In the unpublished case of Hallmark Marketing Corp. v. WCAB and Gannon, Carol Ann Gannon sustained an industrial injury in December 2000 affecting her low back, neck, and bilateral carpal tunnels while working for Hallmark Marketing Corporation. Permanent disability was evaluated using the 1997 disability rating schedule. She has motion segment loss at two lumbar spine levels after two surgical fusions, one in 2004 and the other in 2007 and has a “failed back syndrome with chronic pain.”
The AME reported that Gannon “would be unable to sustain six to eight hours of work every day in a constructive, productive and consistent fashion. [She] would be able to work out of her home [(which actually means, in her home)] probably six to eight hours a day where she would be able to rest and take breaks and ‘spread’ the workday into a longer period. . . . [She] would be able on certain days to probably work between four and six hours a day, but other days not, and therefore I would consider that [she] is probably 100% disabled solely based on her orthopedic condition . . . .”
The WCJ disagreed with the rater’s conclusion that an industrial injury that limits the employee-applicant to working only from home is necessarily 100% permanent disability (termed a “sheltered workshop” or “sheltered workplace” by the DEU rater). The WCJ, instead, applied the following legal standard: An injured employee is 100% permanently disabled if having to work from home is necessitated by limitations that also render the employee unable to compete in the open labor market and awarded total disability. On reconsideration the WCAB did not adopt the WCJ’s legal standard but affirmed the 100% award based on the DEU rationale.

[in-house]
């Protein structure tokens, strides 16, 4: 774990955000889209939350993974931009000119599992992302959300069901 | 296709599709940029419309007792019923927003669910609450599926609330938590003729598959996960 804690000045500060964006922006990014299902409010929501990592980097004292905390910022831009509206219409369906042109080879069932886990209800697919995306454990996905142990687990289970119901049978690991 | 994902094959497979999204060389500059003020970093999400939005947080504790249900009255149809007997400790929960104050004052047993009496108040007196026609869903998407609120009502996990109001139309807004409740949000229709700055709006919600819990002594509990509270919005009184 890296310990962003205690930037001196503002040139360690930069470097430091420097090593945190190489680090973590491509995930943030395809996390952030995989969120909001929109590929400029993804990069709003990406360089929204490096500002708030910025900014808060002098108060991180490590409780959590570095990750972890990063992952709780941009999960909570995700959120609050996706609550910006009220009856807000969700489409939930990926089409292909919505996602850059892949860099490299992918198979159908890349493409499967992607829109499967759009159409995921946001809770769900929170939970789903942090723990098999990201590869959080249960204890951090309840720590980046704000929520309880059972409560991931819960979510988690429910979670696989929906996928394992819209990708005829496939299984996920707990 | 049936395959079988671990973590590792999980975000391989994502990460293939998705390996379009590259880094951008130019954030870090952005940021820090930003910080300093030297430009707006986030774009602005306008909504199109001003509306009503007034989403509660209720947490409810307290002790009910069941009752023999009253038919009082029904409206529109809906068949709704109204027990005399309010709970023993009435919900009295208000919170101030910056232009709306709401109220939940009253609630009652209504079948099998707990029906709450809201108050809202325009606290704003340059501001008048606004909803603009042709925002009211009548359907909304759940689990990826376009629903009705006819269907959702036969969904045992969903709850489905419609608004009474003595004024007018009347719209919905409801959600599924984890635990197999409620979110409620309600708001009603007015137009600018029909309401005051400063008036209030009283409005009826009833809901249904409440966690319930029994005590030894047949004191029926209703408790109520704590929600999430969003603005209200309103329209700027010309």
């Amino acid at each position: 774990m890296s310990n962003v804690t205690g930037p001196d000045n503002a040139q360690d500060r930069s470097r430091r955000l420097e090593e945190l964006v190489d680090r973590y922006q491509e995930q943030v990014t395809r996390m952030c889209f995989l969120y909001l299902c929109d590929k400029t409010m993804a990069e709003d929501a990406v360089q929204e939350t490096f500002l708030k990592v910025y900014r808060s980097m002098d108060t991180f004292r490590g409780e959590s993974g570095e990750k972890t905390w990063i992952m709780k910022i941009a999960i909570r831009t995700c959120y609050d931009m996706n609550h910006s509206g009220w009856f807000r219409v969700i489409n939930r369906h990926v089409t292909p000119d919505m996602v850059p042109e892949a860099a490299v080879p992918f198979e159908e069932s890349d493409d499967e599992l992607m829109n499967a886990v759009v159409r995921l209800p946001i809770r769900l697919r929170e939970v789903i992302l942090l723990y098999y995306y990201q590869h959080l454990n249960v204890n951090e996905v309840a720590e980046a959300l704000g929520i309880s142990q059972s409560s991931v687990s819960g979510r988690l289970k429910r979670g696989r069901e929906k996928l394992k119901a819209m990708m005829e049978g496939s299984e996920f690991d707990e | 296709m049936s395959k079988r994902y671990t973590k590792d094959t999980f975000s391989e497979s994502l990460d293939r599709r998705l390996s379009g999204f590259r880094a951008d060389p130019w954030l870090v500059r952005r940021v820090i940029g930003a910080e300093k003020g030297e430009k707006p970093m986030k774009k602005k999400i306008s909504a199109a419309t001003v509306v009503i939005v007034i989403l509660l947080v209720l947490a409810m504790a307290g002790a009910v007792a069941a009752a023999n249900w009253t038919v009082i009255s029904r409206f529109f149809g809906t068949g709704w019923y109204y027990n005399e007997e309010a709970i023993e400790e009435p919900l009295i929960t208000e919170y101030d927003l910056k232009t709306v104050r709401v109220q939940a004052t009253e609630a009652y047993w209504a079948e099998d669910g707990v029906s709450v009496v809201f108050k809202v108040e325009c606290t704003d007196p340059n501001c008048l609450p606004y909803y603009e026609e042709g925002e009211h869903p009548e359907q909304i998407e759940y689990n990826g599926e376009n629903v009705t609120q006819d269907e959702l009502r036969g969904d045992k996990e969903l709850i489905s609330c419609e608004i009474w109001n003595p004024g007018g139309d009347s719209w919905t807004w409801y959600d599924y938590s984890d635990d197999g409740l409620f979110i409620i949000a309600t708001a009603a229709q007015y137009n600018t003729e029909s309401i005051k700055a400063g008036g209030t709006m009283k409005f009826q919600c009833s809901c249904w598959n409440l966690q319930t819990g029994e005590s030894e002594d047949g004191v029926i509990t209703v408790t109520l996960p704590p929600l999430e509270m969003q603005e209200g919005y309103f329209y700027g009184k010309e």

The Court of Appeal reversed finding that the WCJ used the correct standard. “The applicant has the initial burden, under this standard, to show that she can work only from home in work that is not generally available; if the applicant meets this burden, the burden shifts to the employer to establish the applicant’s ability to compete in the open labor market (i.e., to show there is work available that the applicant can perform).”